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  • Writer's pictureGemma Cockrell

ALBUM REVIEW: Bored at My Grandmas House - Show & Tell

Amber Strawbridge finds comfort in the present on her debut album as Bored at My Grandmas House

Your early 20s are perhaps one of the strangest times of your life. If you attend university, there is so much to navigate as you emerge back into the ‘real’ world – and this is the period of time that Amber Strawbridge, AKA Bored at My Grandmas House, finds herself on the cusp of when writing Show & Tell.

Within her final year of uni, in the safety of her own bedroom, the album began to take its form, as Strawbridge found herself in a stage of introspection, trying to understand herself and her brain. She deeply analyses the theme of connection – with herself, with the world, and with those around her.

The result of this comes to fruition in tracks such as ‘Moving Slow’, an ode to feeling lost in your early 20s and all of the things that accompany this, as well as ‘Friendship Bracelets’, where Strawbridge attempts to adapt to moving away from home and losing friendships along the way.

You may feel, from this description, that this sounds like a very honest and open record – which it is – but it’s clear that this doesn’t come naturally to Strawbridge. Take the lyrics of the title track, ‘Show & Tell’: “I only give out the blurb and never the book, it’s how I stay so fucking closed off.”

But by writing and recording these lyrics in her bedroom, a place where she feels it is safe to be vulnerable, Strawbridge is able to tap into this side of herself elsewhere on the album, despite the warning that ‘Show & Tell’ gives towards the start of proceedings.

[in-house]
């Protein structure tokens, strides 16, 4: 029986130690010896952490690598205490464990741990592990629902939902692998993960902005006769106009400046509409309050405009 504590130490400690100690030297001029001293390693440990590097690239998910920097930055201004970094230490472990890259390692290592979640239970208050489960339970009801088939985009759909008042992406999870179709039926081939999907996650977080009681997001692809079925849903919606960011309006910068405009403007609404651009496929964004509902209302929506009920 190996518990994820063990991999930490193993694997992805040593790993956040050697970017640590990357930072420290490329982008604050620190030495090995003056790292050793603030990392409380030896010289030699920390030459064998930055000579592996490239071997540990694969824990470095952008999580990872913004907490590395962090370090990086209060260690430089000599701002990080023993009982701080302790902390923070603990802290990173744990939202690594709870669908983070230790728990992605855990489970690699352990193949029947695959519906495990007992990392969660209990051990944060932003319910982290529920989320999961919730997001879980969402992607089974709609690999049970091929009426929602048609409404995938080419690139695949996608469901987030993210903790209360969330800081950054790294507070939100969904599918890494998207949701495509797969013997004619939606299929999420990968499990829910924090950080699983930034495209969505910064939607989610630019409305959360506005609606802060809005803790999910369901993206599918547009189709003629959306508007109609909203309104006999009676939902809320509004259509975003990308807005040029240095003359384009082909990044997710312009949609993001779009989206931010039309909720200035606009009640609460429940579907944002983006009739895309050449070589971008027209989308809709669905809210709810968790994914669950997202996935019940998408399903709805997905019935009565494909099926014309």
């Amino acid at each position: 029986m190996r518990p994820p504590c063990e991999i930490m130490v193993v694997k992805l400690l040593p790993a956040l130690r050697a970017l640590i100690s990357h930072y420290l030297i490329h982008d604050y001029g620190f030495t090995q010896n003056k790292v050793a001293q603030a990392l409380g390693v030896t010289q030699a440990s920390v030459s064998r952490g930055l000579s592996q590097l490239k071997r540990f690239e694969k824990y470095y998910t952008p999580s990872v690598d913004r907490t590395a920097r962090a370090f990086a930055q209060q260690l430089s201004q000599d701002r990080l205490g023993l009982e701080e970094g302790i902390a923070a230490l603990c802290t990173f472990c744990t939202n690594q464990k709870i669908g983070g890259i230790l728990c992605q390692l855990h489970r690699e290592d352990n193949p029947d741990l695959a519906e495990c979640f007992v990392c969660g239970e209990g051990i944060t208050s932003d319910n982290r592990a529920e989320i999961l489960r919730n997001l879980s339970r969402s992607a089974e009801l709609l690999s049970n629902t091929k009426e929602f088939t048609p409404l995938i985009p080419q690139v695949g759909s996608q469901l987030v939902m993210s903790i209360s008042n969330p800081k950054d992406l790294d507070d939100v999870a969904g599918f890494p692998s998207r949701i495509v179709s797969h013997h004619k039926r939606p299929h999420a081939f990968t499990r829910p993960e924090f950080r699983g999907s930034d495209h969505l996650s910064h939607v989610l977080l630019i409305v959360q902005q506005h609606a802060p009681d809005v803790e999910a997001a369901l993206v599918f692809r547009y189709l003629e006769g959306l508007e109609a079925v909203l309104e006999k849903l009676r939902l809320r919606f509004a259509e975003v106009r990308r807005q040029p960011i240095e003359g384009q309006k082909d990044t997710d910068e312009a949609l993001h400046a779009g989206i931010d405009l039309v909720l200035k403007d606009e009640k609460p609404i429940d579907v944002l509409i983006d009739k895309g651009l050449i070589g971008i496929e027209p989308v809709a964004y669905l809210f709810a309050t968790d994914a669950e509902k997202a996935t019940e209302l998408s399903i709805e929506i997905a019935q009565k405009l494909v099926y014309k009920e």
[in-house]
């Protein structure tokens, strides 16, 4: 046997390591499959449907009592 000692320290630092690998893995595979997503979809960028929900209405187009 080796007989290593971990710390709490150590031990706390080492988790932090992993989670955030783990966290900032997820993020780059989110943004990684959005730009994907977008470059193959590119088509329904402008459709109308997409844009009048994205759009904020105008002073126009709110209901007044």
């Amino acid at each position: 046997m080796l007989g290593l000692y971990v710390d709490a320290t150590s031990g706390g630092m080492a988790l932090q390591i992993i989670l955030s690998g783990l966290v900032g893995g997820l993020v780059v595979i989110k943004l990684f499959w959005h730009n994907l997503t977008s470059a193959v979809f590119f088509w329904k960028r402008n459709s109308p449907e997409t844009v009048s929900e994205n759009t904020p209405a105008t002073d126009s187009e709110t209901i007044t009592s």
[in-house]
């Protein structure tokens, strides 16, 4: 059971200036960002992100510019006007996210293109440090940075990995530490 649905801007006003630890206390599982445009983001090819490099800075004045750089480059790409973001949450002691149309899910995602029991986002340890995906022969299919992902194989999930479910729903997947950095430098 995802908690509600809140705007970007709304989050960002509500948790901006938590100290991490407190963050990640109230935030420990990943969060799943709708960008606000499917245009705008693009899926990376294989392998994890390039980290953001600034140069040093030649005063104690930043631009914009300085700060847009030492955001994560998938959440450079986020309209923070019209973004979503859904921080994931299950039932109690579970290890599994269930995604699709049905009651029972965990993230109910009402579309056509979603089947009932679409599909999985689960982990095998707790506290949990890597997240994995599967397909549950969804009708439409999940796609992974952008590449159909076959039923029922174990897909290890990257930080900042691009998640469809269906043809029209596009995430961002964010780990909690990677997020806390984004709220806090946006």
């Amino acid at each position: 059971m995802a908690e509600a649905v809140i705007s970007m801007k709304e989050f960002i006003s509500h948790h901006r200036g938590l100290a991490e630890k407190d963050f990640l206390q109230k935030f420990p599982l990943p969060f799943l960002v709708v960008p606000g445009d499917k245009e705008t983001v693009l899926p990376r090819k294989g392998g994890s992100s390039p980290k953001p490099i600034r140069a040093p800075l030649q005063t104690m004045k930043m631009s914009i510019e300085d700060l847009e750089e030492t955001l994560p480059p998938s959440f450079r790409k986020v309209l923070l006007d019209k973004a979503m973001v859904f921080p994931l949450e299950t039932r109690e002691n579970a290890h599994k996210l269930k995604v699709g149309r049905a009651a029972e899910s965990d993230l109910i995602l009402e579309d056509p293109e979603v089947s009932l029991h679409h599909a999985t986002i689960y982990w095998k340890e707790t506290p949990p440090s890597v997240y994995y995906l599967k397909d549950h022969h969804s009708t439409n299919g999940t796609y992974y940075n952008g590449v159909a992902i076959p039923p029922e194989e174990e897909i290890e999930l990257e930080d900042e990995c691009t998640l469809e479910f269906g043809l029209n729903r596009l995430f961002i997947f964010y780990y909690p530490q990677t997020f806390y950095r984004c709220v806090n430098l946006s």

On ‘Imposter Syndrome’, for example, she details how difficult she finds it to share her music with the world, leaving it open to feedback and critique. Meanwhile, on ‘Heavy Head’, she opens up about how her mental health can sometimes interfere with completing day-to-day tasks, and ‘Don’t Do Anything Stupid’ further discloses the effect that the seasons can have on this.

In a 'stage of introspection': Amber Strawbridge, AKA Bored at My Grandmas House (photo credit: Misha Warren)

Despite these tracks having been taken to the studio since they were initially recorded as demos, they don’t lose their DIY charm. Instead, Alex Greaves (Brdmm, Working Men’s Club, TRAAMS) gives them a studio twist without losing their essence, fusing the original bedroom pop sounds with elements of dream pop and shoegaze.

There is no shortage to the themes which are covered on Show & Tell – anxiety, friendship,

introspection, love, human greed, mental health, loss and empathy (or a lack of it) in the world – but this doesn’t take away from the weight of each subject, nor Strawbridge’s trademark pop sensibilities. Instead, it simply serves to demonstrate just how complex this stage of your life can be, and just how many different things there are to consider, process and think about.

But there is light among the darkness, which emerges on the tracks which discuss the theme of love – particularly queer love, centred around Strawbridge’s current relationship with her girlfriend. ‘I Like What You Bring Out In Me’ and ‘We See The World In The Same Way’ explore the realisation that someone else makes you a better person, and the self-assuredness that can grow from meeting someone who interprets things in the same way that you do.

Ultimately, it is the connections that we form with others that are the light at the end of the tunnel, while we are still figuring out our connection to ourselves, as well as our connection to the wider world around us, and this is the take home message from Show & Tell.

Strawbridge may not come to a breakthrough point in her journey by the end of the runtime, but that’s almost comforting in itself – we are all still growing and evolving, and it’s important to take comfort in the present.

Rating: 7.9/10

Show & Tell is out on Friday, 14 June, via CLUE Records


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